The Government has today issued a new Housing White Paper for England, “Fixing our broken housing market”. It includes out a broad range of welcome reforms to increase the supply of new homes and to make housing more affordable, including:
- Compelling councils to produce a current plan properly to confront housing demand;
- Requiring developers to avoid low density projects where housing land is scarce;
- A new emphasis on affordable renting;
- Reducing the currency of planning permissions;
- Employing a £3 billion fund to help smaller building firms compete; and
- Putting the question of further tightening of energy performance standards back on the agenda, albeit without any specific proposals at this stage.
This patchwork of measures, however, comes nowhere close to fixing a shattered system, as our response below highlights.
The Present Situation
Successive governments over the past 50 years have failed to properly to address the ‘housing problem’. The stark reality now is that:
- House prices in the UK are the highest in the world, except Monaco.
- Construction of new housing has been decreasing steadily since the 1970’s.
- Housing in Greater London is exorbitantly expensive, with a price to income ratio of 8.5 compared to 5.0 for the rest of the country.
- There is an overall shortage of inexpensive (‘affordable’) housing across all forms of tenure, almost everywhere.
- New houses are about 40% smaller than those in similar European countries.
- The housing stock is not just deficient in absolute terms, much of it is in the wrong place and is of very poor quality.
The situation is further complicated by such factors as:
- A planning regime so unimaginative, rigid, restrictive and subject to locally vested ‘NIMBY’ interest, that housing tends to be built where the development constraints are least, rather than where effective demand is greatest.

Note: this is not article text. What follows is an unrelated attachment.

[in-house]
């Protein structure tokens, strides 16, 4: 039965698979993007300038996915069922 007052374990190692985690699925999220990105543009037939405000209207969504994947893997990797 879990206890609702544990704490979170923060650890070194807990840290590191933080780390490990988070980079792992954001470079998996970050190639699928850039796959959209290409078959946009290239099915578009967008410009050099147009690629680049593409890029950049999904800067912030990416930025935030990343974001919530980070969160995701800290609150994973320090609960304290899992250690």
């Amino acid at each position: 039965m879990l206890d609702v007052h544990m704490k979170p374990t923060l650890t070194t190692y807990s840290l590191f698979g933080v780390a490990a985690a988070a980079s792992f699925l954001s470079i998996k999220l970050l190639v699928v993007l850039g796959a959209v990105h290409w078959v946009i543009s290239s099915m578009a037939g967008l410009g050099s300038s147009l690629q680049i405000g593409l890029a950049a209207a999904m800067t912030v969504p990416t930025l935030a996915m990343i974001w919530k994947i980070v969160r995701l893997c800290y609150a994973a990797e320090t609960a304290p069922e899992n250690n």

- Green Belt policy that is not just obsolete or outmoded, but conceptually wrong. Land, and landscapes, of truly high environmental quality should actually be better protected, if not positively enhanced. Meanwhile, swathes of ‘brownish’ urban ground and poor-quality peri-urban farming terrain could readily be released. Greater sense and selectivity should be the watchwords.
- Housing markets are insufficiently flexible in terms of size, style, type and tenure. They cater badly for the old, the young, the alone, the mobile, the transient, and the home-worker – let alone the poor and the destitute.
- Many government perceived ‘solutions’, such as Help-to-Buy, Inheritance Tax Reform, higher taxes on Buy-to-Let, and ‘Bedroom Tax’, might play to the electoral galleries, but are, in practice, invariably counter-productive.
- Even the differential Stamp Duty imposts, widely acclaimed, have the effect of reducing mobility and stagnating the market.
- Council Tax has not been subject to a proper revaluation since 1992, so that the tax levied bears little relation to underlying property values, and the consequent ‘equalisation’ system plainly works against more progressive planning authorities.
- Few politicians dare to embrace and promote really radical reform. The housing crisis is capable of mindful rectification, but momentary ministers lean towards policies that treat the surface symptoms, rather than tackle the root causes.